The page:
Rebuttal to Oyster Herpes Op-Ed

Jul 18, 2019

Here’s a rebuttal on the European-oyster-import situation, from the directors of the East Coast Shellfish Growers Association.

European Oysters Safe to Eat

We are writing to correct some of the information offered in the May 22 opinion piece by Mr. & Mrs. Osinski titled: Keep Europe’s Sick Shellfish Out of America.

Mr. Osinski seeks to block a seven-year effort to re-open trade in bivalve shellfish between the U.S. and the EU. He points to the fact that populations of the Pacific oyster, Crassostrea gigas, have been decimated by a strain of herpes virus known as OsHV-1. This virus doesn’t impact humans, but we know it causes mass mortalities in young Pacific oysters. The virus has devastated oyster production in France, Australia and New Zealand and has spread through much of Europe. We are unsure if it impacts the American oyster, Crassostrea virginica, but studies are underway.

It is reasonable to assume that any live shellfish coming from Europe or New Zealand carry the virus, and growers in the U.S. are understandably concerned. Our response needs to be legal, effective and guided by the best available science. The knee jerk response of banning shellfish trade with the EU fails in all three of these criteria. 

The World Organization for Animal Health maintains a list of 117 animal diseases known as the OIE list. Most countries ban trade in animals from countries known to have these infections to prevent the spread of these diseases. OsHV-1 is not on this list. If we were to ban the imports of EU oysters it could trigger retaliatory actions since we don’t have a legal justification.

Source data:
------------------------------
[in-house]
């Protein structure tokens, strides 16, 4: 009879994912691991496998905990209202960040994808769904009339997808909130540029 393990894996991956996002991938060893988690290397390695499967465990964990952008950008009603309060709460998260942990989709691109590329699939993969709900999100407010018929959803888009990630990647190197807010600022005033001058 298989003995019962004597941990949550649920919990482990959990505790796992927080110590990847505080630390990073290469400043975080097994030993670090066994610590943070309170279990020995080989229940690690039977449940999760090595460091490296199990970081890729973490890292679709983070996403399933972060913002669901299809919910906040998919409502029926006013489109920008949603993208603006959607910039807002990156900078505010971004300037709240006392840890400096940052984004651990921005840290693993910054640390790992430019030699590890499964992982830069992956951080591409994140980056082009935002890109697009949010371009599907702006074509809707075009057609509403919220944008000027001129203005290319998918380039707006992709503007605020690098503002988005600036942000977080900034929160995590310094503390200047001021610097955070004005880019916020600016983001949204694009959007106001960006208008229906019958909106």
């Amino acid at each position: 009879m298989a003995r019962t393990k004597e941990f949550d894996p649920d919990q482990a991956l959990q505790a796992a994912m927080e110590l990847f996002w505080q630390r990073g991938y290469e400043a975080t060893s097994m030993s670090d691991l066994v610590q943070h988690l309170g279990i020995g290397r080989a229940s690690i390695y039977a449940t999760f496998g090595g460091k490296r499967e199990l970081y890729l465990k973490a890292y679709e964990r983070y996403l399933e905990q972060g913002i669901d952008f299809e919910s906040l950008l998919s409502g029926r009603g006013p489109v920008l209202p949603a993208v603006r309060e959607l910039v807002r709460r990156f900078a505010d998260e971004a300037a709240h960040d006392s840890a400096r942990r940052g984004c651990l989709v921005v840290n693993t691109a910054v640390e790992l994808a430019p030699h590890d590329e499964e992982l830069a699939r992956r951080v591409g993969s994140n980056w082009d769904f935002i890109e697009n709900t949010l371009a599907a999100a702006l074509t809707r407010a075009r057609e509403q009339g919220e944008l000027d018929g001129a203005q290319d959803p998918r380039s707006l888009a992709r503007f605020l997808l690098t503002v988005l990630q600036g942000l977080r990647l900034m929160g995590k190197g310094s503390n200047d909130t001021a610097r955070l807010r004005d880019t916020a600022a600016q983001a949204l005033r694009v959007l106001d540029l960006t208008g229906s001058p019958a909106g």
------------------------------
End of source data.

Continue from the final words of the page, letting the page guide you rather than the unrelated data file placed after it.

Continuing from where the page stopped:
Worse yet, banning EU shellfish imports would not solve the problem. OsHV-1 spread to New Zealand oysters six years ago and we import those oysters regularly. West Coast growers of Pacific Oysters believe that it is simply a matter of time before the infection reaches their shores.  What then? Do we ban West Coast oysters on the East Coast too?

International movement of exotic species and diseases has been exacerbated by international shipping for decades. Cargo ships carry vast amounts of ballast water, dumping that water when they take on cargo. Our ability to regulate this known vector for exotic species and diseases has been hampered by the desire for free trade.

We believe the best approach to mitigating the risk of OsHV-1 introduction lies in public education and labeling. It is illegal to put Pacific oysters in western Atlantic waters, but restaurants and oyster lovers need to know the risks involved. Waterfront restaurants should probably not serve exotic oysters and shell recyclers need to understand why we mandate drying shell for months before that shell can be used for reef restoration.

The knee jerk response of blocking shellfish trade with the EU will simply trigger retaliatory actions, hurting our industry while not fully eliminating the risk.

Robert Rheault, PhD.

Executive Director, East Coast Shellfish Growers Association

Thomas Kehoe

Past President, East Coast Shellfish Growers Association

CEO Kingsbridge Strategies

Contact information:

Robert Rheault

[email protected]

(401) 783-3360

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